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Benefits Of Pistachios During Pregnancy

pista during pregnancy

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    From baked foods to soups and salads, the flavor of a number of dishes can be enhanced by adding a few pistachios. These delicious and crunchy nuts, loaded with excellent nutrients, are also considered to be one of the healthiest nuts to consume during pregnancy. But, you should be mindful of when, why and how to eat them. Here, MomJunction discusses eating pistachio nuts during pregnancy, and how you and your baby can benefit from them.

    Is It Safe To Eat Pistachios During Pregnancy?

    Yes, it is safe to include pistachios during pregnancy (1). They are power-packed with protein, fiber, potassium, folate, calcium, and iron, all of which are important for the growth and development of the fetus.

    What Are The Benefits Of Pistachios During Pregnancy?

    The nutrients present in pistachios are beneficial during pregnancy and aid in the healthy development of the baby. The nutritional benefits include:

    1. Aids fetal development

    Pistachios contain a good amount of protein that is essential for the development of your unborn baby’s tissues and muscles (2). It also keeps your weight under check (3) by regulating blood sugar levels.

    2. Balances lipid levels

    The high concentration of monounsaturated fatty acids in pistachios lowers bad cholesterol and increases good cholesterol levels, therefore, balancing lipids (4).

    3. Boosts immunity levels

    Pistachios are rich in antioxidants including carotene, polyphenolic substances, and vitamin A and E that help boost immunity (5).

    4. Prevents anemia

    Rich in iron and other essential minerals, which help in the formation of red blood cells. Including these nuts in your diet sufficiently will help towards preventing anemia, especially during pregnancy when your body needs more than the usual amount of blood cells (6).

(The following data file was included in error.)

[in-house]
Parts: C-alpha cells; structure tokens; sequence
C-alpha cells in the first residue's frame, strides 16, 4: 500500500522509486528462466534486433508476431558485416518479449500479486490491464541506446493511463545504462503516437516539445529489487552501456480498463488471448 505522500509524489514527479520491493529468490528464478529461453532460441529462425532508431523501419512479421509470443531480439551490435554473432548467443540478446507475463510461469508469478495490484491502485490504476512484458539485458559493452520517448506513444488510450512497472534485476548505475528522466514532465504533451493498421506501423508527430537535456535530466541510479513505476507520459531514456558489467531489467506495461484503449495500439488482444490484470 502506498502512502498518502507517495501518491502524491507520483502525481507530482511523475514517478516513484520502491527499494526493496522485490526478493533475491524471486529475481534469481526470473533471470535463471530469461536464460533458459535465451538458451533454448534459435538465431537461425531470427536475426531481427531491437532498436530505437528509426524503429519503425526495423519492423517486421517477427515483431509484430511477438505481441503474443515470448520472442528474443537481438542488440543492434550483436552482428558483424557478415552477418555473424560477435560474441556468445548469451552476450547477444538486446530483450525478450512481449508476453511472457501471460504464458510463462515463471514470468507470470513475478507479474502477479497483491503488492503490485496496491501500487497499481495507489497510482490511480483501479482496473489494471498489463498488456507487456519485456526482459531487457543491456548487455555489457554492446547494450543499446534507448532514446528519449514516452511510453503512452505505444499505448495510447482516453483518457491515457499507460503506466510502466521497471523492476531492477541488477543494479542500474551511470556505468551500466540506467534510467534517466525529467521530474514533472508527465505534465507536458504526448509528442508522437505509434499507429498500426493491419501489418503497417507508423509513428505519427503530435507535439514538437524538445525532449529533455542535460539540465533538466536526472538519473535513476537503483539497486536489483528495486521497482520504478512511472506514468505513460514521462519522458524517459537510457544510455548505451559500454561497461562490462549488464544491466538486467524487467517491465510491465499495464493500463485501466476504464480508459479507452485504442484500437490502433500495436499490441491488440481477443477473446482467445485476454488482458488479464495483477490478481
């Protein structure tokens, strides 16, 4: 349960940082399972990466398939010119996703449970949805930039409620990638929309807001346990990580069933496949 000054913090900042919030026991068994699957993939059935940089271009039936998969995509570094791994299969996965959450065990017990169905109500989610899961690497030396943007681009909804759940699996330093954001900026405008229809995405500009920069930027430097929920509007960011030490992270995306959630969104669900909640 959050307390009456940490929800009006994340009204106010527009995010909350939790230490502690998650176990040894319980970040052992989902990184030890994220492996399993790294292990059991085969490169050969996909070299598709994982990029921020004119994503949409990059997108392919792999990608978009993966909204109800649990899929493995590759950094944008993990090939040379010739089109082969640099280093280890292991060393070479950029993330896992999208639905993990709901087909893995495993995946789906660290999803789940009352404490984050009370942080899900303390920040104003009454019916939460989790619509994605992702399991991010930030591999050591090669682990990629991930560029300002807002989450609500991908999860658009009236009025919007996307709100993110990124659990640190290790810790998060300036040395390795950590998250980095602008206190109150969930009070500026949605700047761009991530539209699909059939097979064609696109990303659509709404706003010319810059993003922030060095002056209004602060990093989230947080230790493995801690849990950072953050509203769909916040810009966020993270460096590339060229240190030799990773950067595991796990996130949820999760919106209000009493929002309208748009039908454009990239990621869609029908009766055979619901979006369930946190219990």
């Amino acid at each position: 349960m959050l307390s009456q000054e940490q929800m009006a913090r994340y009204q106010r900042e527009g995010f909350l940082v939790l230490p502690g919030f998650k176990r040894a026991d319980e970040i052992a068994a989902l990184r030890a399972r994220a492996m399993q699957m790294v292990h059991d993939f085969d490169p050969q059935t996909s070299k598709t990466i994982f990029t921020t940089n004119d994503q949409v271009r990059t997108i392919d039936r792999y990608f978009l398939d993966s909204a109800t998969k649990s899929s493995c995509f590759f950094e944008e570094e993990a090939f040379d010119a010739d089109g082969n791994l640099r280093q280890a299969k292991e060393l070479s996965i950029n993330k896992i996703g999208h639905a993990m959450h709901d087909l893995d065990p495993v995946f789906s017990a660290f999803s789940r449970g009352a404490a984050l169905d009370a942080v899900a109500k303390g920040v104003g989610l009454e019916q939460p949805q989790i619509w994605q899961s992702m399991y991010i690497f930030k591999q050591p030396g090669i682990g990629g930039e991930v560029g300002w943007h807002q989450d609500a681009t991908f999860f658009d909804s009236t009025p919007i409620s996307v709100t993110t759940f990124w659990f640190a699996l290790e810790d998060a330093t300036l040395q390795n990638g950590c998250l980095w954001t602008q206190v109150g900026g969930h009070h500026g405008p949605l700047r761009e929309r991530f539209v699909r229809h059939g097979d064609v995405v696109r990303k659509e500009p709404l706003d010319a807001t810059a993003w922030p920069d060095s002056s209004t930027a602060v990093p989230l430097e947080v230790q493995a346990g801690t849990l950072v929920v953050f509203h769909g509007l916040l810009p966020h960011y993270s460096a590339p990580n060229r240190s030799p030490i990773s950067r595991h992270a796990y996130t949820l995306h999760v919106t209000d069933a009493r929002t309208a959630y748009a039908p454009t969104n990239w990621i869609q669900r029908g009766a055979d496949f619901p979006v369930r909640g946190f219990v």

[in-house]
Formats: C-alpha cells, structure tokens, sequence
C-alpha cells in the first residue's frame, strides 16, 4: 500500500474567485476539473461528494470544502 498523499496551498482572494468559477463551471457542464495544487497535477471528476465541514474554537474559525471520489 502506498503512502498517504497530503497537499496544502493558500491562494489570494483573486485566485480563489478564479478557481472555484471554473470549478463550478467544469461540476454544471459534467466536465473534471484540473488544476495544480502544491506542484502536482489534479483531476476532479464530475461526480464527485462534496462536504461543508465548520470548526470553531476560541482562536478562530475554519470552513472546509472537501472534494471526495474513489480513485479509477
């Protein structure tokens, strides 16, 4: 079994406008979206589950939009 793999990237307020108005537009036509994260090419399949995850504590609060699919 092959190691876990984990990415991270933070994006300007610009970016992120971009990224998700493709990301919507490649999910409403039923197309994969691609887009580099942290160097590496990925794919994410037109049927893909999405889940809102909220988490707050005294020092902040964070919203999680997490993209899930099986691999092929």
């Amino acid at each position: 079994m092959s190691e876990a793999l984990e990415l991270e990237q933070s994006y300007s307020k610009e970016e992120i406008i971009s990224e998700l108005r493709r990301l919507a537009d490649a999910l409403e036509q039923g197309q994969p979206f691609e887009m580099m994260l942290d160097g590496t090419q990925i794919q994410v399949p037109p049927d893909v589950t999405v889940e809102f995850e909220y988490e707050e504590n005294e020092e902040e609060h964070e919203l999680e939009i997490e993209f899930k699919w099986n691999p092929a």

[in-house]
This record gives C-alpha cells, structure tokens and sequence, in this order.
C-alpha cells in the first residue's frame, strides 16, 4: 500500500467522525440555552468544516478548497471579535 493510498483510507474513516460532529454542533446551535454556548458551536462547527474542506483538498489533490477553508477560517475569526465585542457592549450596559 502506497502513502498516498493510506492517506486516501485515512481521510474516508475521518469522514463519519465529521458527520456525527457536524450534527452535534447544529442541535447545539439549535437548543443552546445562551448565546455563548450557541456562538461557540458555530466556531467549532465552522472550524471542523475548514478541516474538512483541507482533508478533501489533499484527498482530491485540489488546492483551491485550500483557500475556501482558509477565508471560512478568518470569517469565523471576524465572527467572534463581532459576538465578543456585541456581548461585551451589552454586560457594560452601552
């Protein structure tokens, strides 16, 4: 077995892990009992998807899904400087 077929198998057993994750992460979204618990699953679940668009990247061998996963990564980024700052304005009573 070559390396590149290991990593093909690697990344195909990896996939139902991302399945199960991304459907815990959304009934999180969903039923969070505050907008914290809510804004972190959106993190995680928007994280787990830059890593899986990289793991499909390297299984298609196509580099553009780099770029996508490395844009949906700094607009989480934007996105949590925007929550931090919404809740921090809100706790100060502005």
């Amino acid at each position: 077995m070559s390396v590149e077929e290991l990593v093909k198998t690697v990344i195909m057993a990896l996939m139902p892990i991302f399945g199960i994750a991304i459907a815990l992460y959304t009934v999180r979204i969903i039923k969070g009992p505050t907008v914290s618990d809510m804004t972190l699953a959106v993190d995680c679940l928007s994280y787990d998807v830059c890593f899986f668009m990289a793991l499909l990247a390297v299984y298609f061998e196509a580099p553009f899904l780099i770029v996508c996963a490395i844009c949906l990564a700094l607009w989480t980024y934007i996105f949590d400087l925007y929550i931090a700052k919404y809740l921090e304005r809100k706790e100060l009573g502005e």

5. Treats constipation

    Being rich in fiber, pistachios aid easy digestion and regulate bowel movements. They can also provide relief from constipation which can develop due to hormonal changes in early pregnancy (7).

    6. Anti-inflammatory nature

    Pistachios are anti-inflammatory in nature and help in fighting joint pains and swelling that are common during pregnancy (8).

    7. Good for fetal brain development

    Pistachios contain good amounts of omega-3 fatty acids such as oleic and linoleic acids, which are essential for the brain development of the baby (9).

    Keep reading for the complete nutritional profile of pistachios.

    Nutritional Value Of Pistachios

    Nutrients present in 100 grams of raw pistachios are as follows (10):

    NUTRIENTAMOUNT
    Calories560kcal
    Water4.37g
    Carbohydrates27.17g
    Sugars7.66g
    Protein20.16g
    Fiber10.6g
    Fat45.32g
    VITAMINS
    Thiamin (Vitamin B1)0.870mg
    Riboflavin (Vitamin B2)0.160mg
    Niacin (Vitamin B3)1.300mg
    Pyridoxine (Vitamin B6)1.700mg
    Folic acid (Vitamin B9)51mcg
    Ascorbic acid (Vitamin C)5.6mg
    Retinol (Vitamin A)516IU
    Alpha-tocopherol (Vitamin E)2.86mg
    ELECTROLYTES
    Potassium1025mg